However, as discussed above, potential errors in blood analyte concentration measurements may be caused by improper positioning of an individual's body part or by foreign matter degrading optical transmission.
Thus, in accordance with an important aspect of the present invention, FIG. 2 illustrates an insert means 20 for properly positioning an individual's body part inside the analysis instrument 1. In one embodiment, insert means 20 receives the test subject's body part, e.g. a finger, which are both then inserted into the chamber means 18 of the analysis instrument 1. As shown in FIG. 2, the insert means 20 comprises means for securely holding the individual's finger in place which insures its proper positioning within the analysis instrument's optical axis. The means for securely holding the individual's finger can be any suitable structure, such as foam rubber lining 22 or the like. Insert means 20 also includes a finger stop 23 which additionally facilitates finger positioning.
To enable the blood analyte measurements, insert means 20 includes a window means through which the near-infrared energy emitted from the IREDs 5 and 6 can impinge upon the test subject's finger and be detected by the detector 8. In one embodiment, the window means comprises first and second open portions in the insert means which are positioned to permit the near-infrared energy to be transmitted from the IREDs to the detector. In a preferred embodiment, the window means comprises openings 24 made of a material transparent to near-infrared energy, such as polystyrene, as shown in FIG. 2. The near-infrared openings can also be a ring-shaped structure formed around the insert means, or can be any other structure suitable for enabling the near-infrared energy to be transmitted therethrough. Except for the near-infrared transmission openings, the insert means is preferably formed of an opaque material, such as PVC, which will protect against interference caused by external light.
Insert means 20 further comprises a conduction means 25 for conducting the heat from the individual's finger to the temperature sensor 7. Upon proper insertion, the conduction means 25 and the temperature sensor 7 will be in physical contact which will permit acquisition and utilization of the temperature signal by the processor 10. The conductor means 25 can be made of any suitable material such as brass.
As described above, the insert means enables the proper positioning of user's fingers which may vary widely in size. This is accomplished by constructing the insert means with a constant outer diameter and by providing an inner diameter dimensioned to accommodate fingers of varying sizes, as illustrated by FIGS. 3A and 3B. Furthermore, constructing the insert means with a constant outside diameter and a choice of inside diameters, depending on finger size, will allow significant cost savings in the design of the analytical instrument. Other types of near-infrared analytical instruments have attempted to accommodate different finger sizes by loading a finger retainer, including a portion of the system optics, against the user's finger. Providing an insert with a constant outside diameter, however, will eliminate the need for movable optics.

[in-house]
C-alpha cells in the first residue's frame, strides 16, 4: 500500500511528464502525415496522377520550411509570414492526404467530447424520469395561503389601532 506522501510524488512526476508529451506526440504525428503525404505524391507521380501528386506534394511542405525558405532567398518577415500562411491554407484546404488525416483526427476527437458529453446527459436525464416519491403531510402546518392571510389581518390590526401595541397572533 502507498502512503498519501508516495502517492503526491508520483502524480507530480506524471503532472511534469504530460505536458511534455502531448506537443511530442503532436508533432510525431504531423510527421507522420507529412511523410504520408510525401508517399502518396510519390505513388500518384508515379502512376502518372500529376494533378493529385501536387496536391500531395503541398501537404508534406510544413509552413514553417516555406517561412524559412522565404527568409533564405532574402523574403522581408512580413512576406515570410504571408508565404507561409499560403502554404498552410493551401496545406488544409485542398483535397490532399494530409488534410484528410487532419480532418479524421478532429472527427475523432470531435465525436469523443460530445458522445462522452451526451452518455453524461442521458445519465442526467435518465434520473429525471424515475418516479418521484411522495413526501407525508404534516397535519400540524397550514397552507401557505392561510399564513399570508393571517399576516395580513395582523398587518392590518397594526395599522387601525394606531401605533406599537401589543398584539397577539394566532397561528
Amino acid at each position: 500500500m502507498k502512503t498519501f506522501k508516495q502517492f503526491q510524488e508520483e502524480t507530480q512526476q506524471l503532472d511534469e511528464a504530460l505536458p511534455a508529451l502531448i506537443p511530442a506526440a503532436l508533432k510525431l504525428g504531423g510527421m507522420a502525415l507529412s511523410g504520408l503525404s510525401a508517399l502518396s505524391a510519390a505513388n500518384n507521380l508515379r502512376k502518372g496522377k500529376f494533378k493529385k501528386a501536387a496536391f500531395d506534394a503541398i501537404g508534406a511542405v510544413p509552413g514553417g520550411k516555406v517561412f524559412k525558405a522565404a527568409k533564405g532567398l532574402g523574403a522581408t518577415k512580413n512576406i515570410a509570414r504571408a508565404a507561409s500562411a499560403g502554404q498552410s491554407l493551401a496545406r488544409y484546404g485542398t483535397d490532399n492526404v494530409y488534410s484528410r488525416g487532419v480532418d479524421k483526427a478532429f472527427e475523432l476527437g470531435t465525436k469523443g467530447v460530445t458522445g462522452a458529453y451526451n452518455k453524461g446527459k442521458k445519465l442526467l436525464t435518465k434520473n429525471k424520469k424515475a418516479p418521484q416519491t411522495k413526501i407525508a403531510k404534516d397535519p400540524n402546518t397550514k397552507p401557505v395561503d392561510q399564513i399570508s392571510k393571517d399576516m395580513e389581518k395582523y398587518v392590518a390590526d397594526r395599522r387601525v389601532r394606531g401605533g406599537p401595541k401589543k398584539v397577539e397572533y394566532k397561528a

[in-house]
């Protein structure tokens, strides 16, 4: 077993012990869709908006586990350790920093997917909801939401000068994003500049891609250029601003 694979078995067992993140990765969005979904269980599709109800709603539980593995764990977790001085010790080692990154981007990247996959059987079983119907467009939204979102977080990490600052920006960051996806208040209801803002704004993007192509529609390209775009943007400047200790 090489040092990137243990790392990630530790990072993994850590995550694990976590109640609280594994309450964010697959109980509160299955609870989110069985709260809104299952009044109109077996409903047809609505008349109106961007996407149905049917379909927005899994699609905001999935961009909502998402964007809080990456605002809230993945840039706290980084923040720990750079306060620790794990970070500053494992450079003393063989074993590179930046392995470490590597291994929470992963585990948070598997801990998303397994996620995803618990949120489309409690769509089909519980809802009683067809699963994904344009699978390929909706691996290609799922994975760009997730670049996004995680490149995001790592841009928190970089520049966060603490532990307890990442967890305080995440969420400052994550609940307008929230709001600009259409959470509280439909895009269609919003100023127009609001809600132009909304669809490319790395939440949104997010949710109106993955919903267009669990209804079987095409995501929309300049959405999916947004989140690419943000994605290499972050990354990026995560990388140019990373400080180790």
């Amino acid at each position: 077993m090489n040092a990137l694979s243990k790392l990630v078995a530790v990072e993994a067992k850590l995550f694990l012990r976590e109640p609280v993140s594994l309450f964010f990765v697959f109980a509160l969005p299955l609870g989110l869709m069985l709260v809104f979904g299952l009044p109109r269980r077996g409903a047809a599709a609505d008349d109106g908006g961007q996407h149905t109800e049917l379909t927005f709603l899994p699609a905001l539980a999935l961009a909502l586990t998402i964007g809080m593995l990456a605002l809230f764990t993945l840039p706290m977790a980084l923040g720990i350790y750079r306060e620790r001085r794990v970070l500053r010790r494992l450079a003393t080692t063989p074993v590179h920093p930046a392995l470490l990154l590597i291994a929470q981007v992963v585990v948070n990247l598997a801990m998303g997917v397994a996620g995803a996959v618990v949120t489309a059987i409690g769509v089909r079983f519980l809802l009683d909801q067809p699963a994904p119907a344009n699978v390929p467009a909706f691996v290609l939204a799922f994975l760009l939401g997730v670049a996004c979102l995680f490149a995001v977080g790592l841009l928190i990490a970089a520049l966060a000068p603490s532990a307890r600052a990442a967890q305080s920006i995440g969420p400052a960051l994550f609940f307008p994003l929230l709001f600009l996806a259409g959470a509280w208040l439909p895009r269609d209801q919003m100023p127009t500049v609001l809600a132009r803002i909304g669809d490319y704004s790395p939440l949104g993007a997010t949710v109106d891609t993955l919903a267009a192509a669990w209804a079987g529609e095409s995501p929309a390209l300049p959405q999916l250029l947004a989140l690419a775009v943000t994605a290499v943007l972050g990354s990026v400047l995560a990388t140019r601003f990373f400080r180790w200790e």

In another aspect of a preferred embodiment, light shielding means for blocking out unwanted impinging sunlight, or any other type of optical radiation, is provided. If the near-infrared measurements are made in bright sunlight, the finger acts as a "fiber optic" equivalent and transmits light to the most distal portion where the glucose is attempted to be measured. To avoid this problem, the light shielding means is provided which can be any suitable structure for preventing stray light from interfering with blood glucose level measurements. For example, FIG. 2 shows an optically opaque bellows arrangement 26 attached to the insert means 20 and covering the finger portion which is external to the instrument. The light shielding means could be connected to the instrument housing as well. The bellows arrangement 26 blocks out impinging sunlight or any other type of optical radiation which can improve measurement accuracy.
Properly using the insert means 20 with the analytical instrument 1 according to a first embodiment of the present invention will be described hereinafter. The individual user slides his or her body part to be measured, e.g. finger, into the insert means 20. The individual's finger will be securely positioned within the insert means by lining 22 and finger stop 23. After the finger is positioned within the insert, the insert is aligned and entered into the chamber means 18. As shown in FIGS. 3A, 3B and FIG. 4, alignment rails 27 are provided on the insert means to insure that it is properly inserted within the chamber 18. Thus, the insert means 20 enables the individual's finger to be securely fit and properly aligned within the analytical instrument. Blood analyte concentration measurements can then be performed as described above.
According to a second embodiment of the present invention, the insert means 20 is initially installed into chamber 18 of the analytical instrument 1 before receiving the user's finger, as illustrated in FIG. 5. Using this approach, the individual user's finger is placed into the insert means which is already in the instrument. This construction is advantageous in that the insert means is semi-permanently, removably, engaged by the instrument and is not a "loose piece" which can be lost. Also, the optical path for empty chamber measurement and for the finger measurement is consistent; both contain the insert.